Currently there are only 65 houses for sale, down from 77 just 1 month ago!  44 homes have gone under agreement in the past 2 weeks across all price ranges!  Buyers ARE out there.  The hottest segment of the market is the 1 million to 1.5 million range with 11 going under agreement in the last 2 weeks.

Don’t wait any longer….call me to buy or sell.  I expect many homes to come on the market as soon as the snow clears — don’t wait.  This is a supply and demand business and there is activity.

On-Market Snapshot
Report Run: 2/23/2015
Property Type(s): SF
Snapshot Date: 1/23/2015
Towns: Newton
 1/23/2015  2/23/2015
Price Range Number of
Listings
Avg. Days
on Market
vs. today Number of
Listings
Avg. Days
on Market
Under $50,000
$50,000 – $99,999
$100,000 – $149,999
$150,000 – $199,999
$200,000 – $249,999
$250,000 – $299,999
$300,000 – $349,999
$350,000 – $399,999
$400,000 – $449,999
$450,000 – $499,999 1 15
$500,000 – $599,999 2 132 2 163
$600,000 – $699,999 4 47 1 119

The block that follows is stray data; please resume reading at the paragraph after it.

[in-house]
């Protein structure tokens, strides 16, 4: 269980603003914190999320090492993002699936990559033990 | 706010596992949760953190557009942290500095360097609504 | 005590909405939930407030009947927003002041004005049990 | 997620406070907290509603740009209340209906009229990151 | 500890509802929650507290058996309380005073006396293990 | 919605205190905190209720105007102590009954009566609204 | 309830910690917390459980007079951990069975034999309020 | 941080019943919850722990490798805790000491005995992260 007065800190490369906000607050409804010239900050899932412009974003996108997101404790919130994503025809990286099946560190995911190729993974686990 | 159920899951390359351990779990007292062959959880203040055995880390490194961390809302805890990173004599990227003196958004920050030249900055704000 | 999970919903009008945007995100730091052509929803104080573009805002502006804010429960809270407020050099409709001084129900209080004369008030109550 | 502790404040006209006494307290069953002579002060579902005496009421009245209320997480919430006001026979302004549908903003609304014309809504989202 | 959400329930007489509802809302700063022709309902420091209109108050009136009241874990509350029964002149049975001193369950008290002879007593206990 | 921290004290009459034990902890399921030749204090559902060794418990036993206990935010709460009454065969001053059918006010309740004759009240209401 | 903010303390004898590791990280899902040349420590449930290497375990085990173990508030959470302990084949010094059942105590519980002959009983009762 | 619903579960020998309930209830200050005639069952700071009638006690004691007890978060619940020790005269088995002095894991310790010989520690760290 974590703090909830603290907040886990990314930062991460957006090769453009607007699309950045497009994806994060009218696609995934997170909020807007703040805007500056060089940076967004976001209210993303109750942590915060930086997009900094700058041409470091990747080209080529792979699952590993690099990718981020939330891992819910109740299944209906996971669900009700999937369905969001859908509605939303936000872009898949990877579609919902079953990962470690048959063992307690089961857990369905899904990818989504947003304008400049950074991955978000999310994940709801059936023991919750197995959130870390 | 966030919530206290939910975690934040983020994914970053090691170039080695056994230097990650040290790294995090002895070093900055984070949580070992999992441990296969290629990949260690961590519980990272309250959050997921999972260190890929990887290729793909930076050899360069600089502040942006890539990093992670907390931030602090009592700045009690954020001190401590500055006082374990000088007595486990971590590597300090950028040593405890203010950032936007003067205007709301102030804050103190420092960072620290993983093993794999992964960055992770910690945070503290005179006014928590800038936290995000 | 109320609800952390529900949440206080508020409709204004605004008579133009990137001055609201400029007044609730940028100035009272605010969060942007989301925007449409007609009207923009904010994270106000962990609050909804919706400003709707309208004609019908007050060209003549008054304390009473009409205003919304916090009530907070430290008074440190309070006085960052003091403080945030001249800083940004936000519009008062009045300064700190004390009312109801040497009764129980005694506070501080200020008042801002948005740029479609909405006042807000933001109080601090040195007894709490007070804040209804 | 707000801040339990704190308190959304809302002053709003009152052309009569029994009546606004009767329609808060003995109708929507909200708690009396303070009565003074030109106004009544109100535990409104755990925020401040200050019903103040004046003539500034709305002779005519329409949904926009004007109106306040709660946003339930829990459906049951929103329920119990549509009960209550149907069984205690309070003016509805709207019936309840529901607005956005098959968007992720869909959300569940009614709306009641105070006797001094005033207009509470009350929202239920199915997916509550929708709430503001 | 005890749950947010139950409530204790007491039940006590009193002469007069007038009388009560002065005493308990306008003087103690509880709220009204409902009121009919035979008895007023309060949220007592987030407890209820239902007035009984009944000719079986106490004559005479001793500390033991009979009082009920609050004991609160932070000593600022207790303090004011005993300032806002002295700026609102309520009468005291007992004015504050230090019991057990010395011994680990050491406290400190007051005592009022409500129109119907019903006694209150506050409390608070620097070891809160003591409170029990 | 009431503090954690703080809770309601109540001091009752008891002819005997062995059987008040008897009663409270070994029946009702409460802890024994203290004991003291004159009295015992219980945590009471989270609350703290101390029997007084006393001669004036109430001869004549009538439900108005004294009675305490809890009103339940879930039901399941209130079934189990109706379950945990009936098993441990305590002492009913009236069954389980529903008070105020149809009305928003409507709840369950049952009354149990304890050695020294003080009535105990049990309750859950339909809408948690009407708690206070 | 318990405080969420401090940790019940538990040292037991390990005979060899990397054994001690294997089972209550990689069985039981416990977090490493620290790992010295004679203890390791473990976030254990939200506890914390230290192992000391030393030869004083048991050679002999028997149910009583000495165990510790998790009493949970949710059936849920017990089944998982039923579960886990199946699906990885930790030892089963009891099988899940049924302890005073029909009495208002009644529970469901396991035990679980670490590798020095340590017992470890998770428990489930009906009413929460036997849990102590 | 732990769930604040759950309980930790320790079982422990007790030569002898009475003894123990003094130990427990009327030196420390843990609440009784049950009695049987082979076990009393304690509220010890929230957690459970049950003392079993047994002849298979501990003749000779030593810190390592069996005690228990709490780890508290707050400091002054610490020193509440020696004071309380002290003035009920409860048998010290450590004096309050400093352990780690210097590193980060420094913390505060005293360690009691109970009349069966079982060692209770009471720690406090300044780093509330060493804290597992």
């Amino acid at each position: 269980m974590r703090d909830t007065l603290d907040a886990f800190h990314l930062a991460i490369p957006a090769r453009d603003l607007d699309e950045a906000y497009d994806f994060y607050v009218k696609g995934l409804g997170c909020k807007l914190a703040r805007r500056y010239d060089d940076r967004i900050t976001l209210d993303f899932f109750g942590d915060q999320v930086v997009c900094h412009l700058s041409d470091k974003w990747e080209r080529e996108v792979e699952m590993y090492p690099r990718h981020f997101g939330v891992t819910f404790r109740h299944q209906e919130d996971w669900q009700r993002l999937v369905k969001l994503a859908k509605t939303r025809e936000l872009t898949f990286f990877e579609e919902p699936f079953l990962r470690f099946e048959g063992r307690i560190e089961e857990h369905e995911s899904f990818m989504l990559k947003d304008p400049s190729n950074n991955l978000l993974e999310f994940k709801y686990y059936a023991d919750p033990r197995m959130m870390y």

$700,000 – $799,999 2 148 3 96
$800,000 – $899,999 3 105 2 85
$900,000 – $999,999 2 79 2 109
$1,000,000 – $1,499,999 15 102 12 96
$1,500,000 – $1,999,999 17 153 12 178
$2,000,000 – $2,499,999 13 201 14 215
$2,500,000 – $2,999,999 8 139 6 178
$3,000,000 – $3,999,999 8 192 9 230
$4,000,000 – $4,999,999 2 61 2 92
$5,000,000 – $9,999,999
Over $10,000,000
Total Properties 77 Avg. 140 65 Avg. 165
Lowest Price: $499,000
Median Price: $1,750,000
Highest Price: $4,300,000
Average Price: $1,968,851
Total Market Volume: $151,601,585
Lowest Price: $599,000
Median Price: $1,949,000
Highest Price: $4,300,000
Average Price: $2,084,102
Total Market Volume: $135,466,687

 

Pending Statistics
Report Run: 2/23/2015
Property Type(s): SF
Start Date: 02/09/2015
End Date: 02/23/2015
Towns: Newton
Went Pending Current Status
Price Range # of
Listings
# UAG # CTG # Sold # Other
Under $50,000
$50,000 – $99,999
$100,000 – $149,999
$150,000 – $199,999
$200,000 – $249,999
$250,000 – $299,999
$300,000 – $349,999
$350,000 – $399,999
$400,000 – $449,999
$450,000 – $499,999
$500,000 – $599,999
$600,000 – $699,999 1 1
$700,000 – $799,999 2 1 1
$800,000 – $899,999
$900,000 – $999,999 1 1